Competition Spotlights Student Health Communications Campaigns
The second annual Health Messaging for Justice Competition invited students from across the School to create public health communications campaigns to reduce stigma, enhance social justice, and fight racism. Submission used a variety of tactics, including social media campaigns, videos, posters, games, podcasts, comic strips, advertisements for public transit, and more.
At an April 7 awards ceremony hosted by the Columbia Mailman Lerner Center for Public Health Promotion, winning teams presented their campaigns. Winners were selected from twelve submissions, with participants representing all six of the School’s academic departments.
Two campaigns shared top honors. A team of Riki Eijima (SMS ’23), Colette Kirkpatrick (SMS ’24), and Xin Rui Ong (HPM ‘24) created a comic strip for middle schoolers to improve Asian-American mental health. Kat Morgan (EHS ’24) created a podcast for public health practitioners on the connections between food systems, environmental justice, and public health.
Morgan called the win an “incredible moment” and said it validated the hard work she put into the project. Explaining her choice of a podcast, she says, “narrative storytelling can be a powerful change-making tool,” adding, “podcasting helped me to break down complex systems into easily digestible components.” The podcast series called Oh Crop! has two episodes available today, including one with bestselling author and Columbia Mailman lecturer Mark Bittman. Planned future episodes will feature indigenous and BIPOC changemakers in environmental justice.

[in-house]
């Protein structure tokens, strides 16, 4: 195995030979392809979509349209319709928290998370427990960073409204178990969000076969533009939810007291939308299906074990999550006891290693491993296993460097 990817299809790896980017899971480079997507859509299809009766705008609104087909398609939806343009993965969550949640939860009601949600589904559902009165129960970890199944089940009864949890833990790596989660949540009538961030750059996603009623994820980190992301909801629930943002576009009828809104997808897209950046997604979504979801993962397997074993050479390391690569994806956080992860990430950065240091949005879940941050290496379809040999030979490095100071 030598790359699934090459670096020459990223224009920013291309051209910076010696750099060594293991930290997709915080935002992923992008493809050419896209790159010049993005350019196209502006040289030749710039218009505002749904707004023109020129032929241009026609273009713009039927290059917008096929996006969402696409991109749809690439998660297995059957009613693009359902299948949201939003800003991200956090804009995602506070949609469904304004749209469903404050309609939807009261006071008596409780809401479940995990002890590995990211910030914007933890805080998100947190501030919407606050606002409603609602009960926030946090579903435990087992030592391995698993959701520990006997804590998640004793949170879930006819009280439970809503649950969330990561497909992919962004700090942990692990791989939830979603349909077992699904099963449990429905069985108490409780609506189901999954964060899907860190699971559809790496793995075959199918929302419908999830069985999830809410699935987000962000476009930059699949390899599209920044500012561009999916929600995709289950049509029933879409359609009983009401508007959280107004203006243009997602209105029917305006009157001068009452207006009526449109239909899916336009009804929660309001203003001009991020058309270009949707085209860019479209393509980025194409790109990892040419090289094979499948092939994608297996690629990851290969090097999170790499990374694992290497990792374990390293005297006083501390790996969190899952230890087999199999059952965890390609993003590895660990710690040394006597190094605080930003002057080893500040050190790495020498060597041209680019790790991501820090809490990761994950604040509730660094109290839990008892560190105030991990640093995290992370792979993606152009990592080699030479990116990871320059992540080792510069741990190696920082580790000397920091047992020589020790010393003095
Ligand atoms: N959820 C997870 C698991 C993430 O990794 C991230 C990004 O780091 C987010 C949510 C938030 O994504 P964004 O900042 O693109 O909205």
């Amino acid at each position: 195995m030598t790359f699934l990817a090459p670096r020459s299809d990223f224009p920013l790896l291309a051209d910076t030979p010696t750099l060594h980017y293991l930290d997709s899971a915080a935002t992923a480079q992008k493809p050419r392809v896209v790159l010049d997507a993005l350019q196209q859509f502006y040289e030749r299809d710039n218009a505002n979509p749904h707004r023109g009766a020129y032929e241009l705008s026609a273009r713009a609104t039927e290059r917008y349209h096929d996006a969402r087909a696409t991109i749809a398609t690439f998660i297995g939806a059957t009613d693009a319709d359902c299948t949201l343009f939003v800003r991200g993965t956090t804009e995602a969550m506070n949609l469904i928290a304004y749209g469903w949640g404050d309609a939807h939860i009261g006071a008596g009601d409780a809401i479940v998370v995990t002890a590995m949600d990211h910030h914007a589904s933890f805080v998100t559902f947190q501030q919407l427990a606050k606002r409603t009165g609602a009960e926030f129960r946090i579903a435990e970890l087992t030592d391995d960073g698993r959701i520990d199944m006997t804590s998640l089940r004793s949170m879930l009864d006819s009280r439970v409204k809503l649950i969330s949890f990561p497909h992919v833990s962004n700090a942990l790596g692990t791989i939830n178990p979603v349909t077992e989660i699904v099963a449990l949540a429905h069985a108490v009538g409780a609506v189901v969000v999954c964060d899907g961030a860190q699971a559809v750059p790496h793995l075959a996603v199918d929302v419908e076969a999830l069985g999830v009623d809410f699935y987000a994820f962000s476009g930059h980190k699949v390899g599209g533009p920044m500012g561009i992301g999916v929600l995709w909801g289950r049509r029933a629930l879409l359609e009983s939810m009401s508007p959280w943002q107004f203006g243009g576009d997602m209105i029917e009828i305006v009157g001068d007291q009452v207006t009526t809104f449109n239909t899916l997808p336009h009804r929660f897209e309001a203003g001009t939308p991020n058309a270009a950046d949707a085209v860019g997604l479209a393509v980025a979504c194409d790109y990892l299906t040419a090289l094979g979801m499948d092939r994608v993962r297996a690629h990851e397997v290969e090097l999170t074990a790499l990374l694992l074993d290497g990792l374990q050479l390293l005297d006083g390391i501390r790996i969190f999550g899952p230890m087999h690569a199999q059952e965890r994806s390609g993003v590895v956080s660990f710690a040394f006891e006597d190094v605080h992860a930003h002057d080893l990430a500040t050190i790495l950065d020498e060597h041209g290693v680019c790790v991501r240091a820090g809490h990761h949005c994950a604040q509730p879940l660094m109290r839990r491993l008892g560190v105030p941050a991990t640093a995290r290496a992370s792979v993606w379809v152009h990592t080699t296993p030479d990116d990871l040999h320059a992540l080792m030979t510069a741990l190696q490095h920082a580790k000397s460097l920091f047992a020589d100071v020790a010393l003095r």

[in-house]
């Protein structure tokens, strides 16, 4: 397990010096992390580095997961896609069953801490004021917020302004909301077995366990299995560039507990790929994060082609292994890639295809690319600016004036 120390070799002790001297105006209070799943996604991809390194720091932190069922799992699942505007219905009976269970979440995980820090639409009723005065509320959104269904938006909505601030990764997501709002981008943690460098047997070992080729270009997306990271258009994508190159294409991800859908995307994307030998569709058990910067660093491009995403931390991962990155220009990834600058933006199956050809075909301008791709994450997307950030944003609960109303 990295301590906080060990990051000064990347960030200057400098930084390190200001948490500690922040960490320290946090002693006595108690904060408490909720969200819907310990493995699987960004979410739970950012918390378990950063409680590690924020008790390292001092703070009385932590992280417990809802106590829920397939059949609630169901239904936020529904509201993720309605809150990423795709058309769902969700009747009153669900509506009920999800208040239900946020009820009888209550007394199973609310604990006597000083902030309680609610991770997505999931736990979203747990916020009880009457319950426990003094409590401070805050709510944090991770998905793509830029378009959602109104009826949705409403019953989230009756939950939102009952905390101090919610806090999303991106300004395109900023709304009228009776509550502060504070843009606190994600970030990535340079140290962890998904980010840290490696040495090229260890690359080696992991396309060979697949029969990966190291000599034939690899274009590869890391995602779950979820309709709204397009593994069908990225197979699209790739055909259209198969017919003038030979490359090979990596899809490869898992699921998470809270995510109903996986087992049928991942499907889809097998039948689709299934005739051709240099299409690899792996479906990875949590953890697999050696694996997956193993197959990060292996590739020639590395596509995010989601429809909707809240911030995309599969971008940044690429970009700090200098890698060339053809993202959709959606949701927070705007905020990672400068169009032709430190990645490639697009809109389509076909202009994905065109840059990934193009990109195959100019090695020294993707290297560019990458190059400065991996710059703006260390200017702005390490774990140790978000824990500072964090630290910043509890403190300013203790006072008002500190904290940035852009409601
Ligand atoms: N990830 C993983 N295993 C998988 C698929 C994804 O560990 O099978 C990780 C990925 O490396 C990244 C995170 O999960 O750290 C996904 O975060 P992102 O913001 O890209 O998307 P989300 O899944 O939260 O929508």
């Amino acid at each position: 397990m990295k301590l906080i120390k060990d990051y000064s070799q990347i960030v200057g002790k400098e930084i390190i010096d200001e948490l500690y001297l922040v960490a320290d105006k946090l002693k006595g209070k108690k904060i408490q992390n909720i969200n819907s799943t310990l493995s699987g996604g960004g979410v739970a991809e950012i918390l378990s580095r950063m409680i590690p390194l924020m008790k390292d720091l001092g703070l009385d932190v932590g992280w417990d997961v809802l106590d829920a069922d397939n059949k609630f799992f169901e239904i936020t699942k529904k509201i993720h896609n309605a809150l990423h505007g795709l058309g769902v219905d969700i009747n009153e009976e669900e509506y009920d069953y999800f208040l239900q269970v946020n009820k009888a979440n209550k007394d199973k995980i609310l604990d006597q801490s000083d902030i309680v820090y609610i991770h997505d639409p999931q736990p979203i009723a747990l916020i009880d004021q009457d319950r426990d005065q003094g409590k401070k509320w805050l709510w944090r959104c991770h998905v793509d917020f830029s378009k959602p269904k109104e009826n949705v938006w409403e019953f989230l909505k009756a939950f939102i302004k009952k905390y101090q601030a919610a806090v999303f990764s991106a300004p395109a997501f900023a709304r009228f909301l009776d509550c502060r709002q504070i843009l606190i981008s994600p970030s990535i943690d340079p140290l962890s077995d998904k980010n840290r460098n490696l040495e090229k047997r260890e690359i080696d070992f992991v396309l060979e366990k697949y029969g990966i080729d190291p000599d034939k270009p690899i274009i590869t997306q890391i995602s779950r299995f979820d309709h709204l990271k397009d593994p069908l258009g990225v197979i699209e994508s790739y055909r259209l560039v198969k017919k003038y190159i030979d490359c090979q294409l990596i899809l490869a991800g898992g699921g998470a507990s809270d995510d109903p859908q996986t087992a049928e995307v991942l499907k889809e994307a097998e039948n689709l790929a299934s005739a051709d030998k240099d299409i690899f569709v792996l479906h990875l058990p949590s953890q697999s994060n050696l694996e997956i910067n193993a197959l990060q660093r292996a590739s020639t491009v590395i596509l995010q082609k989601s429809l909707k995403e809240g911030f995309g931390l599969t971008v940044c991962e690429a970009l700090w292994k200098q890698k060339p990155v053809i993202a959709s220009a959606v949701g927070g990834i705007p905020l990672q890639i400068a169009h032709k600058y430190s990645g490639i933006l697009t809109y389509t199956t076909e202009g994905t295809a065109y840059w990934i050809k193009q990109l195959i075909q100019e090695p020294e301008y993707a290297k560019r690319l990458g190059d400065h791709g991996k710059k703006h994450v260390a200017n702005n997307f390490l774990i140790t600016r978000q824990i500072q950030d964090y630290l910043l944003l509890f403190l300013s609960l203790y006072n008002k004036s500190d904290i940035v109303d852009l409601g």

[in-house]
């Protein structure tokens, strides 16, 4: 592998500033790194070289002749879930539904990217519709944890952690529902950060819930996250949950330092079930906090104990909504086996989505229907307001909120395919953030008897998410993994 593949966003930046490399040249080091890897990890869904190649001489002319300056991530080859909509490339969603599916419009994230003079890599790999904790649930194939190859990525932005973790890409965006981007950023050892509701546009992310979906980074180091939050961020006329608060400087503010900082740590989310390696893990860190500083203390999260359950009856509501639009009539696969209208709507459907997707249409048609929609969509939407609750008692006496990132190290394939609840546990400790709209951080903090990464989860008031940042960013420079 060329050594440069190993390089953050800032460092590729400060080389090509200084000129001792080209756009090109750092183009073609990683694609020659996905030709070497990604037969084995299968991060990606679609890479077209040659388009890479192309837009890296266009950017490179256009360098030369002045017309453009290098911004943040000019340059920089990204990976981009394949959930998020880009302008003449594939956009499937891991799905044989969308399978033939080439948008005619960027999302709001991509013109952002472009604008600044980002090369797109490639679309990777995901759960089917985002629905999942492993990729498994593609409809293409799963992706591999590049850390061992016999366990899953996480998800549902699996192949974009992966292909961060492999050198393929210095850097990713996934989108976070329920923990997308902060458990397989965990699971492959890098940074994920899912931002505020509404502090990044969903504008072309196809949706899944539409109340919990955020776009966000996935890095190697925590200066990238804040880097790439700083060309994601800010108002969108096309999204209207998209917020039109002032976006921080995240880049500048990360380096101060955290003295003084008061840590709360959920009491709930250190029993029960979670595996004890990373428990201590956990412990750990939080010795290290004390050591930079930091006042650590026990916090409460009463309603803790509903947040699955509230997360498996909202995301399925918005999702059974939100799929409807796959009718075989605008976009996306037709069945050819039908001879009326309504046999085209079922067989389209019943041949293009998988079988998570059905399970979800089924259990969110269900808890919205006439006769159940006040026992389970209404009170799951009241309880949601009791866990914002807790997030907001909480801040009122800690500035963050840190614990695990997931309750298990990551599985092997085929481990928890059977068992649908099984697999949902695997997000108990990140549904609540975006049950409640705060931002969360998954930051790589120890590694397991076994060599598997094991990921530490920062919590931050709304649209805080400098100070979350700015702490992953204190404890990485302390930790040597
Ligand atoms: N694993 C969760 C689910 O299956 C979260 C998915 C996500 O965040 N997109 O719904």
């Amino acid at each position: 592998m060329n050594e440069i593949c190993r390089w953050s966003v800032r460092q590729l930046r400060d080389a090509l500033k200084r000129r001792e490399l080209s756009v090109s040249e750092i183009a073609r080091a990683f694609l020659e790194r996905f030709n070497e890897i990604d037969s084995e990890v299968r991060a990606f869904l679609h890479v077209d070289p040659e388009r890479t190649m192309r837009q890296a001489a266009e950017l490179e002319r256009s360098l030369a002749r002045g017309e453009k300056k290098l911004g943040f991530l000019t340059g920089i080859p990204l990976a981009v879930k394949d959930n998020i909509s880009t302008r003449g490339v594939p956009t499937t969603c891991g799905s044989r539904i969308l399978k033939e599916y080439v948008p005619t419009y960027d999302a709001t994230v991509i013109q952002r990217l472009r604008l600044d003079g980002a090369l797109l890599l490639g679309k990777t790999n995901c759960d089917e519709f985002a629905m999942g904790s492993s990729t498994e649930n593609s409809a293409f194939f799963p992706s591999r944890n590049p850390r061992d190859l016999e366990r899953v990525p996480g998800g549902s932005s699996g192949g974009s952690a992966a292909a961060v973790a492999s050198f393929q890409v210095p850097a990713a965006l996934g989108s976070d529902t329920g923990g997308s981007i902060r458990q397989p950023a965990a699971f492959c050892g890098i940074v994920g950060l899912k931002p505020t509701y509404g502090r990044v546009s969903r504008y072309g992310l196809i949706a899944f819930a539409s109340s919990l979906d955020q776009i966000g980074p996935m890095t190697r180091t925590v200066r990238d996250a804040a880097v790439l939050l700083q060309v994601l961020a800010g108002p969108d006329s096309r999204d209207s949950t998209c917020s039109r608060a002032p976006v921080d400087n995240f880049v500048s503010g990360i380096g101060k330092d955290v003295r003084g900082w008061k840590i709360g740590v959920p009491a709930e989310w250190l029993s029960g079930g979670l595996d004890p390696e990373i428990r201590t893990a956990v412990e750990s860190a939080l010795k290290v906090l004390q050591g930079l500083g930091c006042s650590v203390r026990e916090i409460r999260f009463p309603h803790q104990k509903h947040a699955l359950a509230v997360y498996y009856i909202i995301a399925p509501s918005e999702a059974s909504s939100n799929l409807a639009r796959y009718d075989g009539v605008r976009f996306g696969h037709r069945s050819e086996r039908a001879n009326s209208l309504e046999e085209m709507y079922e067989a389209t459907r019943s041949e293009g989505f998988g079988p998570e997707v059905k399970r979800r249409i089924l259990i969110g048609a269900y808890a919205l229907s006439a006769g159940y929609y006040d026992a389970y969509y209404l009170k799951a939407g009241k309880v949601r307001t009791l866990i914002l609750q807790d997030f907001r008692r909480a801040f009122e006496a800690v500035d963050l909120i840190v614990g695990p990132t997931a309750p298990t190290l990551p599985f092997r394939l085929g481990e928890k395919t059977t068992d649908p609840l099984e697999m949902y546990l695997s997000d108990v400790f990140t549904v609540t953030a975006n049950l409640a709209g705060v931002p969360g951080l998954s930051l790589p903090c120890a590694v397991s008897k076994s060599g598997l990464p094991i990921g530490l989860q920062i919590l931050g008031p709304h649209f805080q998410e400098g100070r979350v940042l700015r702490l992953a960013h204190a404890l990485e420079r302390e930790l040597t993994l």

In second place, Charul Narain (HPM ‘24), Shree Baphna (HPM ‘24), and Sakthi Senthilvelan (SMS ’24) created a web campaign focused on destigmatizing South Asian American student mental health. Also in second place, Gracie Bagdon (SMS ‘24), Katherine Kennedy (PopFam ‘24), Allyson Ty (PopFam ‘24), and Michelle Zhao (SMS ’24) developed a video about Naloxone use for college orientations.
As participants worked on their projects, alumni of the Lerner Center’s Health Communications Certificate served as mentors and met with the participants to provide feedback. Twelve judges, including academic and industry experts, assessed submissions based on effective messaging, creativity, design, public health impact, and their potential to achieve their stated goals.
All winners took home cash prizes. They will also have their projects highlighted at the Lerner Center’s third annual conference on April 28. The conference’s theme this year is Turning the Tide: Combatting Misinformation in Public Health (details about the conference, including how to purchase tickets, can be found here).
“The competition showcased the creative work of our students by highlighting how health communications can be used as a powerful tool to enhance social justice in domestic or global settings,” says Gina Wingood, director of the Lerner Center for Health Promotion and professor of sociomedical sciences.